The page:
The Threat Assessment and Management Team is committed to improving the safety of the University of Pittsburgh community through a proactive, collaborative, and coordinated approach to the prevention, identification, assessment, intervention, and management of situations that may reasonably pose a threat to the safety and well-being of the University of Pittsburgh community.
Campus Violence Prevention depends on all members of the Pitt community (employees, Students, and Campus Visitors) to keep the University of Pittsburgh a safe and healthy, living and learning environment. Recognizing and reporting early signs of worrisome or potentially dangerous behaviors are crucial to the prevention of campus violence.
The Threat Assessment and Management (“TAM”) team is a multidisciplinary group that meets and operates on a regular basis and as needed in crisis situations. Using principles of threat management, the team is available to receive, review, discuss, evaluate threats or acts of violent harm to members of the Pitt community; to adopt and implement strategies to reduce the risk of harm to the University community, and to monitor and reevaluate threats and mitigation strategies.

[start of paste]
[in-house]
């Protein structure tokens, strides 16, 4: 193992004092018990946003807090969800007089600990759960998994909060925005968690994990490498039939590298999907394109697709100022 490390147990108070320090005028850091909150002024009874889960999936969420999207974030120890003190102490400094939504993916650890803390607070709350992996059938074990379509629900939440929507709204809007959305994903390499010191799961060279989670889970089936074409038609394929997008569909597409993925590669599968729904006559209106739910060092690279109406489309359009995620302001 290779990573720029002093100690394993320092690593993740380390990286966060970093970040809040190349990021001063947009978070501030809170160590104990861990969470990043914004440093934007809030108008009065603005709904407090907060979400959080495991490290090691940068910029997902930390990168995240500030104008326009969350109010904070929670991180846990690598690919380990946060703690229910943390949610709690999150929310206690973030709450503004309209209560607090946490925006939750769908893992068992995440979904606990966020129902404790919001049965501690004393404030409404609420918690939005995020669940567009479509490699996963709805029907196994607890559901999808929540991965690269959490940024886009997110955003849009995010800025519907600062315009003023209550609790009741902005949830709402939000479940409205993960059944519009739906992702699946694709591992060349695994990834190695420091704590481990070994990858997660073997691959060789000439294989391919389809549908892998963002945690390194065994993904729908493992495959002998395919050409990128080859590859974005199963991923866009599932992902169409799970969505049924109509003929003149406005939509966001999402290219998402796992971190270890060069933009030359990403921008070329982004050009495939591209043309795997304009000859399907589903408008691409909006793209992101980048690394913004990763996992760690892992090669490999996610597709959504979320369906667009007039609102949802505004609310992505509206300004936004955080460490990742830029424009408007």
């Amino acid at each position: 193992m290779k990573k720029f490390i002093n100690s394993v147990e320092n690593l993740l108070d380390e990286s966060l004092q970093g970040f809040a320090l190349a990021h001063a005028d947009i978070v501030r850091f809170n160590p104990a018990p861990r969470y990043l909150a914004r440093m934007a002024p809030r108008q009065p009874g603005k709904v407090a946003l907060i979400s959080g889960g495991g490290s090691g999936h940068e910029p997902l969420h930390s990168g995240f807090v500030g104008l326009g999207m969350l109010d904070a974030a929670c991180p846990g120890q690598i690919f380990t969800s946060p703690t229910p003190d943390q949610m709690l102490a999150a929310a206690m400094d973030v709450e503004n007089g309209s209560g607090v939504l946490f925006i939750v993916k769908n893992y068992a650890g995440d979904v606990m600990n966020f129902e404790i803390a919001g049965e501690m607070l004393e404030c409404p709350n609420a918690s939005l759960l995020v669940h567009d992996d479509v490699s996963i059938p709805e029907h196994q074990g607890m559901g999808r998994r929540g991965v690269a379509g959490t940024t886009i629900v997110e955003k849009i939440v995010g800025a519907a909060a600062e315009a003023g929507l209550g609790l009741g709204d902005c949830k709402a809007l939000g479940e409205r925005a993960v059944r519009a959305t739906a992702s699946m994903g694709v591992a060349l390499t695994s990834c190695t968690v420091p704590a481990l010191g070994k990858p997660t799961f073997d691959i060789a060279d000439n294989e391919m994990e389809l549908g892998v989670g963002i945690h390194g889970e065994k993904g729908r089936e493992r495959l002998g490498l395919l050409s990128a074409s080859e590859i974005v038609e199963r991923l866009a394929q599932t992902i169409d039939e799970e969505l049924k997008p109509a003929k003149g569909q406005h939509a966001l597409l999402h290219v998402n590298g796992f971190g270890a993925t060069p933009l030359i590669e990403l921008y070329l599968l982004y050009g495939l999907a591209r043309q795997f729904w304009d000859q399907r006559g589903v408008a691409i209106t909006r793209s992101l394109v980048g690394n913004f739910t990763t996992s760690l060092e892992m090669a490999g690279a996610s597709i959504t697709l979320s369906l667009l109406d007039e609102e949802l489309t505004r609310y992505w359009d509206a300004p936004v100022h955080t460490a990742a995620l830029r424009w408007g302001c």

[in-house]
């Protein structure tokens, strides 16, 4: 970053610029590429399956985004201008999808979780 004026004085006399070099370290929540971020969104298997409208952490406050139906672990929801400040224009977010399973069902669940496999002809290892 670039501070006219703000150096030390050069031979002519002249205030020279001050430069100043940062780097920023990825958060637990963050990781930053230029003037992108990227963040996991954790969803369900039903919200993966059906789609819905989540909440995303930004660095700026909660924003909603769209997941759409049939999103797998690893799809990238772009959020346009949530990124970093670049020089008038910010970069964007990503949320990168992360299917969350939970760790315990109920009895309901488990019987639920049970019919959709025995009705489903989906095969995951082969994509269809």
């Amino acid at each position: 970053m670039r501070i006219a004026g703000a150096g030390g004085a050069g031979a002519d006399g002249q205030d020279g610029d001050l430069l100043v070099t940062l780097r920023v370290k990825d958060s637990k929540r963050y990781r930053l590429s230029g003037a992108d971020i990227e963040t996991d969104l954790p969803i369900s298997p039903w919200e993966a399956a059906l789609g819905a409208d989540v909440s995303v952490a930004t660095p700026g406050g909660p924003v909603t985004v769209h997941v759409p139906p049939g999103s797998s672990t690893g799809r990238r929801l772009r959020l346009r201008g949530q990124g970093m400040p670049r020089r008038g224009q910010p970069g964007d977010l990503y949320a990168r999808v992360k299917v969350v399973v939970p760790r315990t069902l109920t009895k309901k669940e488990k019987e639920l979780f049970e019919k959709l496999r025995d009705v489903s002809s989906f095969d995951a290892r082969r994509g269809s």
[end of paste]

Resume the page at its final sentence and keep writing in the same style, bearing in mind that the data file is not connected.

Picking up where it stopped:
You can make a difference by reporting concerns to Pitt’s Threat Assessment Team
- Ted P. Fritz, J.D., Vice Chancellor, Public Safety & Emergency Management
- Scott Argiro, Assistant Vice Chancellor, Public Safety & Emergency Management
- Commander David Basile, Pitt Police Investigations Unit
- Det. Sgt. Pat Laughlin, Pitt Police Investigations Unit
- Dr. Karin Asher, EdD, Associate Director of the Career Center; Student Affairs
- Stan O'Loughlin, J.D., Associate Legal Counsel, Student Affairs, International Engagement
- Dr. Jay Darr, University Counseling Center
- Mark Burdsall, Assistant Vice Chancellor, Consulting Services; Human Resources
Recognizing the Signs and Red Flags
The U.S. Department Justice and the FBI have compiled this report on how to manage and assess threats, and how to recognize the behaviorial and emotional signs that are often present in the time leading up to a life-threatening event.